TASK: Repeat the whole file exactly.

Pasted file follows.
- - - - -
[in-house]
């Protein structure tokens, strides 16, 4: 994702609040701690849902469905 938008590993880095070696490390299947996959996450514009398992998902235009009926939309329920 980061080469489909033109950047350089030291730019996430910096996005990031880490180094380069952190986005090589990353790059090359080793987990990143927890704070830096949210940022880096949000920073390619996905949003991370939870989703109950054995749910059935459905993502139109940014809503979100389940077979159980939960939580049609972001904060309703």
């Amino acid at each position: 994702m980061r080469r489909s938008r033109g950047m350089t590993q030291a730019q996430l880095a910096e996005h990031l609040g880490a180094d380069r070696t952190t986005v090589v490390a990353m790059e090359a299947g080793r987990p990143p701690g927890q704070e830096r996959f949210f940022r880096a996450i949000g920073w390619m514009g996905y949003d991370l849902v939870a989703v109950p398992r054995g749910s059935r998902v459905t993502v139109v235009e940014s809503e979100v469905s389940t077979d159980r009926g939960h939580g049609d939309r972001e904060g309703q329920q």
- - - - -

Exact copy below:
[in-house]
């Protein structure tokens, strides 16, 4: 994702609040701690849902469905 938008590993880095070696490390299947996959996450514009398992998902235009009926939309329920 980061080469489909033109950047350089030291730019996430910096996005990031880490180094380069952190986005090589990353790059090359080793987990990143927890704070830096949210940022880096949000920073390619996905949003991370939870989703109950054995749910059935459905993502139109940014809503979100389940077979159980939960939580049609972001904060309703």
């Amino acid at each position: 994702m980061r080469r489909s938008r033109g950047m350089t590993q030291a730019q996430l880095a910096e996005h990031l609040g880490a180094d380069r070696t952190t986005v090589v490390a990353m790059e090359a299947g080793r987990p990143p701690g927890q704070e830096r996959f949210f940022r880096a996450i949000g920073w390619m514009g996905y949003d991370l849902v939870a989703v109950p398992r054995g749910s059935r998902v459905t993502v139109v235009e940014s809503e979100v469905s389940t077979d159980r009926g939960h939580g049609d939309r972001e904060g309703q329920q």